‘Oh my god’. The American drawl of a yummy-mummy doing lunch with her toned buddy hits my ears. ‘I didn’t realise that she had children from a previous relationship’. They are on the sofa in Starbucks, turned in to each other; comfortable friendship. And familiar environment, I would imagine. I have been here for over an hour making use of the Wi-Fi and catching up on a pile of emails but these two were already chatting when I arrived and they look in no hurry to leave. All the time in the world, it would seem.
This is La Molina, a tidy suburb of Lima. The streets are organised and clean and lined with trimmed plant life. Houses are beautifully presented – not too grand – but fresh and architecturally balanced and considered with pleasing curves in all the right places. It feels a fairly safe neighbourhood, especially once inside the security gates that block the entrance to nearly all residential streets.
But it also feels a bit separate to the overall reality of Peru. Women come out of gym sessions in tight, new workout wear, men in expensive suits sit with colleagues for a coffee and chat, and young cool adults lounge with laptops and expensive Frappuccinos.
This is a place of professionals and expats, of ladies who lunch and rich kids who hang out, a place where I feel a scruff and where my backpack is an incredibly foreign and frowned on article (although people just stare, they’re far too polite to frown publically).
Miraflores, another district of Lima, heaves with people of all nationalities; professionals and backpackers side-by-side. It is gringo central with tonnes of hostels and standardised eateries catering for the unadventurous or those seeking something safe and comforting. Up at the top end by the central park, it doesn’t seem to possess the same self-assured affluence of La Molina, probably because a fair few of us scruffy travellers bring the place down a notch or two.
But don’t be fooled; it is pricey and upmarket compared to much of Peru. Miraflores is clean and Western and convenient. It has the edge of being beachside, of being a place of leisure with opportunities to paraglide and surf or whack a ball in the tennis courts. To actually live here rather than pass through the place highlights the inaccessibility for most Peruvians who earn on average S/.1,148 per month (although this is based on figures from Lima). To rent a two bed flat in Miraflores would set you back around S/.3,790 per month ($1,400 / £900), but you would get an immaculate, modern apartment for the price within a stone’s throw of the beach and bars and restaurants. Obviously not an option for most.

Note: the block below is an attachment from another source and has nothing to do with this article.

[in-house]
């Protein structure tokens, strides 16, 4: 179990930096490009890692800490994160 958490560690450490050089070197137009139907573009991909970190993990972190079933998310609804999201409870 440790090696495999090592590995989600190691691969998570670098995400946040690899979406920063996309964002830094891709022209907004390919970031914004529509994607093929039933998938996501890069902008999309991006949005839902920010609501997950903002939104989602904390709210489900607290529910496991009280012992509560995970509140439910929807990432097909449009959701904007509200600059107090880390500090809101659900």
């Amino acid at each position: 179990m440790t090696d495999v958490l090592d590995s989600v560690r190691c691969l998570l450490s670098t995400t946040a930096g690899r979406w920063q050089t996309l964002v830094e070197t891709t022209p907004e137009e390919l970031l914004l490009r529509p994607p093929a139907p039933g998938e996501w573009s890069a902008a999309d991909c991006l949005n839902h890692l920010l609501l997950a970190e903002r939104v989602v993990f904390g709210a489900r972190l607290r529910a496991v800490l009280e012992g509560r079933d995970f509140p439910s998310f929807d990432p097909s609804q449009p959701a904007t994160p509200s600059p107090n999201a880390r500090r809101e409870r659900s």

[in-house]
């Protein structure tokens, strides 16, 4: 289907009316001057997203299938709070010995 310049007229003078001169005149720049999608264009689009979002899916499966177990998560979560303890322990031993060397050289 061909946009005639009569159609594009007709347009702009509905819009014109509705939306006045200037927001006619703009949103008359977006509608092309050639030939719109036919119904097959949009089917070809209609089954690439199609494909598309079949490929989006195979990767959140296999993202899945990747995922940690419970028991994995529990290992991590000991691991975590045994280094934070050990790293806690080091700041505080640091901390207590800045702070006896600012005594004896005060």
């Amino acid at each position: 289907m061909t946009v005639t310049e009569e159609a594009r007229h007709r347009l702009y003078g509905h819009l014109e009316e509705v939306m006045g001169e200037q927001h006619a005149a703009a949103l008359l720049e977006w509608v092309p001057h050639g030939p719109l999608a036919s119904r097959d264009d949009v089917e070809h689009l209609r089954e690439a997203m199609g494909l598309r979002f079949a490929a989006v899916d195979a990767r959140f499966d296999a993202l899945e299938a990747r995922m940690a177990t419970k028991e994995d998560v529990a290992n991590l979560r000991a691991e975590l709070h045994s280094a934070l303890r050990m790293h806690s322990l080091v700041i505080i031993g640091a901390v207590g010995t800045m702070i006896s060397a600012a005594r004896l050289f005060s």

La Victoria and the Tacora area of Lima offers up a complete contrast to the wealth and style of Miraflores and La Molina. It fulfils the expectations of a tourist in Latin America, being undeveloped and rough around the edges with a hint of danger and disorder.
Battered, dirty buildings are cramped into littered streets that swarm with people, a heaving district on the breadline. Slums rise up on the sandy mounds that frame the area; brown, blocky buildings clinging to the hillside. Built slightly recessed to each other, the site can reach up to six or more houses high. There is no space between them; it’s overcrowded and hectic and looks somewhat precarious. A few people have painted their buildings in bright colours but predominantly it is a brown sea of chaos.
And downtown Lima, the so called centre of the city?
In some respects, it is much like other Peruvian city centres with pretty parks and plazas dotted about the place, but it is also considered a world heritage centre by UNESCO. Architecturally it has some impressive buildings and churches including the Convento de San Francisco, Catedral de Lima and Palacio De Gobierno. (See Peru This Week and Peru en RoUte for some photos of the historic centre and downtown Lima).
Traditional places to eat sit alongside McDonalds and KFC and Bembos. A mix of people wander the streets of Lima, some tourists, some everyday people getting on with their daily chores, some hopefuls trying to make money out of those passing by.
Overall, Lima offers what one would expect of a big city: lots to see and do, old alongside the modern, visible disparity of wealth, imposing architecture and a diverse mix of inhabitants. I got a week long peek at Lima, staying much longer in such a big place than I would usually do because it grabbed me. I avoided the usual tourist comforts of taxis and flagged down cramped collectivos and jumped on the Metro. I sampled bits of the culture and sights and all of it recharged my batteries.
An energetic city by the beach with a great climate? Yes please.